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FDA Seeks Comments on Compounding Guide

Donna Young

Just one week after releasing a document to help pharmacists legally compound drugs, FDA said it eagerly awaits comments on the agency’s new compliance policy guide, developed in response to a May ruling by the Supreme Court.

The regulatory agency has not set a cutoff date for receipt of comments, said FDA policy officials who declined to be identified for this article or respond to specific questions about the guide. Health-system pharmacists are invited to help FDA "fine-tune" the pharmacy compounding guide and "understand what needs to be clarified" for pharmacists who work in the health-system environment.

The guide lists nine actions that will likely prompt FDA to initiate action against a pharmacy or health system:

  1. Compounding drug products in anticipation of receiving prescriptions, except in very limited quantities relative to the amount of drugs compounded after receiving valid prescriptions;
  2. Compounding drugs that were withdrawn or removed from the market for safety reasons (the guide’s Appendix A lists such drugs; this will be updated, as appropriate);
  3. Compounding finished drug products from bulk active ingredients that are not components of FDA-approved drugs and not the subject of an FDA-sanctioned investigational new drug application;
  4. Receiving, storing, or using drug substances without first obtaining written assurance from the supplier that each lot has been made in an FDA-registered facility;
  5. Receiving, storing, or using drug components not guaranteed or otherwise determined to meet official compendia requirements;
  6. Using commercial-scale manufacturing or testing equipment when compounding drug products;
  7. Compounding drug products for third parties that resell to individual patients, or offering compounded drug products at wholesale to other state-licensed persons or commercial entities for resale;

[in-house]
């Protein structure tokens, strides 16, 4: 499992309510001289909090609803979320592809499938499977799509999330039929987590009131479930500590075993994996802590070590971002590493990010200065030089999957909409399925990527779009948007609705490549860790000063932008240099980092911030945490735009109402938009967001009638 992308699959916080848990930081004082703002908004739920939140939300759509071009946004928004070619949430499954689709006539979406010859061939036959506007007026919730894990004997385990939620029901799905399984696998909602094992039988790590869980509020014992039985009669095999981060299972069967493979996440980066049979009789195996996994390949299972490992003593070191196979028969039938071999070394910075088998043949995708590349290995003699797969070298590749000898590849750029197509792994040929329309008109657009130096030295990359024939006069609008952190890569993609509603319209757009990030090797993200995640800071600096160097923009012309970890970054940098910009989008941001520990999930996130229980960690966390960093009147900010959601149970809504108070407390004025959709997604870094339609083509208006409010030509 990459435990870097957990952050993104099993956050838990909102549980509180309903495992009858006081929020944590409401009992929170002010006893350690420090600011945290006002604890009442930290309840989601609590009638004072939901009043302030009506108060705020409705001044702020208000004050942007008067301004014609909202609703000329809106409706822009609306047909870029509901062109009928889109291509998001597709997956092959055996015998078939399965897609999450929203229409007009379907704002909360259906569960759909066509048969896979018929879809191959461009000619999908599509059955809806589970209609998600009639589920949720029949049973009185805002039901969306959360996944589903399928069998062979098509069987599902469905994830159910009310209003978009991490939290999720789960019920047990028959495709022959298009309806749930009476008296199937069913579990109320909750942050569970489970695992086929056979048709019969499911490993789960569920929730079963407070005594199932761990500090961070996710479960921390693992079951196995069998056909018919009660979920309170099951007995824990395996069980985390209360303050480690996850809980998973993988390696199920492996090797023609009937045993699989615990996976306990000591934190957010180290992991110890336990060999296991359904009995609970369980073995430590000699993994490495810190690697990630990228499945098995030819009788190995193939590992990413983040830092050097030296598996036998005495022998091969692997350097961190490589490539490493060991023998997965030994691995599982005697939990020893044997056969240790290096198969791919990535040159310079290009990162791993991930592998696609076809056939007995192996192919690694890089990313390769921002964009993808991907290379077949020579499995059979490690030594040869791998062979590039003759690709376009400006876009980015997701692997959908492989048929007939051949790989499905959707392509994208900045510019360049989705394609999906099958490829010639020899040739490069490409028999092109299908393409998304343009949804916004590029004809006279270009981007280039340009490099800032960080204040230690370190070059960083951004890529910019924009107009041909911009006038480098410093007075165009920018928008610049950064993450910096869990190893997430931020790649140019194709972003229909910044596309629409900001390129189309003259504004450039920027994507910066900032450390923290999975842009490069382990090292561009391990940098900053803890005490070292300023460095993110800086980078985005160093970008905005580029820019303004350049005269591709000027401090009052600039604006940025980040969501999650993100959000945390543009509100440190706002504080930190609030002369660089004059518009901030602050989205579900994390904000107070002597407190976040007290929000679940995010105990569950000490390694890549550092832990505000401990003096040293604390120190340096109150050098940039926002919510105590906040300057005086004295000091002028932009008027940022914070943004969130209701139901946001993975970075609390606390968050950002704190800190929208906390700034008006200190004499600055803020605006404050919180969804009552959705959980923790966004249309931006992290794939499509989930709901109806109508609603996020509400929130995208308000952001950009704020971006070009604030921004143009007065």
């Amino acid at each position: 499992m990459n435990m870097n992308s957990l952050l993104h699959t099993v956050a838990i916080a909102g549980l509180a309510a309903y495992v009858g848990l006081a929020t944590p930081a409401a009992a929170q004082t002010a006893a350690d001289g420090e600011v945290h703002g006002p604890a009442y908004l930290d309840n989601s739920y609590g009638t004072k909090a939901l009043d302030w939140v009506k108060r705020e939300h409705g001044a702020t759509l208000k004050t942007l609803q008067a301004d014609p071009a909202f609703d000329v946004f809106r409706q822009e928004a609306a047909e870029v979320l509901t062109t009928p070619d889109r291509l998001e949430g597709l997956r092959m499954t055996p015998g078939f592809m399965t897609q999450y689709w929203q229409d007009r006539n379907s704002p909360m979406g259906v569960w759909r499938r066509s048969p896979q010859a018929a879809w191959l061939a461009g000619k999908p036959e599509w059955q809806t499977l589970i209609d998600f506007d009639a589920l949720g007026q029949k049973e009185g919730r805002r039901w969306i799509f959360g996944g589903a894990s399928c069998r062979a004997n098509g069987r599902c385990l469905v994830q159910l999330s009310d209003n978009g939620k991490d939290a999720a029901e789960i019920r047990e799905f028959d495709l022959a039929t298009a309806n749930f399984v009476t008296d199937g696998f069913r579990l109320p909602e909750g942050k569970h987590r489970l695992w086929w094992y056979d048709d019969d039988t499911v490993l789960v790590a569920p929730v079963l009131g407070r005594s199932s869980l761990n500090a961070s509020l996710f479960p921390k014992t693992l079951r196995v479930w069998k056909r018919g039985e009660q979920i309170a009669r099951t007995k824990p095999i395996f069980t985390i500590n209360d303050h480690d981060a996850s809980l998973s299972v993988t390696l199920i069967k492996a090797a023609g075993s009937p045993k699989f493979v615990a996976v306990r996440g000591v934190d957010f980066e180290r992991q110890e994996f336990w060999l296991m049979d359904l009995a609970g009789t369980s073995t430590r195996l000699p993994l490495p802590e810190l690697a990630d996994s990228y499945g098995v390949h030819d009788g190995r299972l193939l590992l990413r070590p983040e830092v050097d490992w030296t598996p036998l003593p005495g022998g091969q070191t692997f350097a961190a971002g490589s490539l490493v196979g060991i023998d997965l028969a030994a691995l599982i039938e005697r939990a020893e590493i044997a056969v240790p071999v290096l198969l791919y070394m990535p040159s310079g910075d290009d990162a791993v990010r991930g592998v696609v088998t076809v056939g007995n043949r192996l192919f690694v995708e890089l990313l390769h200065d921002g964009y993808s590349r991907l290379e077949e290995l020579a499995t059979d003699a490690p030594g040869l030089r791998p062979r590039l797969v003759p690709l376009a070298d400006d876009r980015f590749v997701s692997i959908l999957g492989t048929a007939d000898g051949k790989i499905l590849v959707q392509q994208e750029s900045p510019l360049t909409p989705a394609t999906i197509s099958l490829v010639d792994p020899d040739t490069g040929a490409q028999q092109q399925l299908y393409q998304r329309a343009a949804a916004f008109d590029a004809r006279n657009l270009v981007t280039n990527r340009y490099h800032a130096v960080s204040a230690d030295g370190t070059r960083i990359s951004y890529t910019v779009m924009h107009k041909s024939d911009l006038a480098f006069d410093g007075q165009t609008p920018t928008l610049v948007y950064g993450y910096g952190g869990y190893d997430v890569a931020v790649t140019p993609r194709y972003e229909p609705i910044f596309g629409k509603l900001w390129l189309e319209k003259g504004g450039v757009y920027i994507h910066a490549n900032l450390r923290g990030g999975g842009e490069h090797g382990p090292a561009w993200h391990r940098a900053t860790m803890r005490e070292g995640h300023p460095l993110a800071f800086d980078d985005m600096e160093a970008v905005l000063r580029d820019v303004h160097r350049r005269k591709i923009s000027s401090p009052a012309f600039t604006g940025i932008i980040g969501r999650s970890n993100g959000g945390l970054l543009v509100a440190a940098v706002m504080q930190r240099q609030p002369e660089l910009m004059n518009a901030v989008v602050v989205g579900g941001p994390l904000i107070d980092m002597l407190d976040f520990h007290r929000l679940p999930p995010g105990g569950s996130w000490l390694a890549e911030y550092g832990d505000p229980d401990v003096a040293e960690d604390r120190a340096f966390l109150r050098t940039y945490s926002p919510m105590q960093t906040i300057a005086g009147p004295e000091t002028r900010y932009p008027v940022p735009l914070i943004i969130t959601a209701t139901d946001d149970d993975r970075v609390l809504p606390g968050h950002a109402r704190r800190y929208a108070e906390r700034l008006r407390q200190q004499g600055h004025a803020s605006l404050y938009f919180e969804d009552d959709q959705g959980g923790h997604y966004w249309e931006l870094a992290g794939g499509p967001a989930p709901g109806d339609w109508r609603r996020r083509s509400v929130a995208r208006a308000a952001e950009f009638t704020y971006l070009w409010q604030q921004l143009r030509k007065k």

8. Compounding drug products that are commercially available in the marketplace or are essentially copies of commercially available FDA-approved drug products (when a pharmacist compounds a small quantity of a drug product that differs only slightly from an FDA-approved product, the agency will consider whether there is documentation of the medical need for the particular variation of the compound for the particular patient); and
  9. Failing to conform with applicable state laws regulating the practice of pharmacy.

FDA may consider other factors in a particular case, according to the agency’s guide.

Because the guide is in its "very early stages," the officials said, health-system pharmacists who have specific questions are strongly urged to call the agency.

The federal agency will continue to defer instances of "less significant violations" in pharmacy compounding to state authorities.

Until the guide is final, the officials said, health-system pharmacies that are found to have violated any of the nine factors would more than likely receive a warning letter from FDA with clarification on how to correct the problem.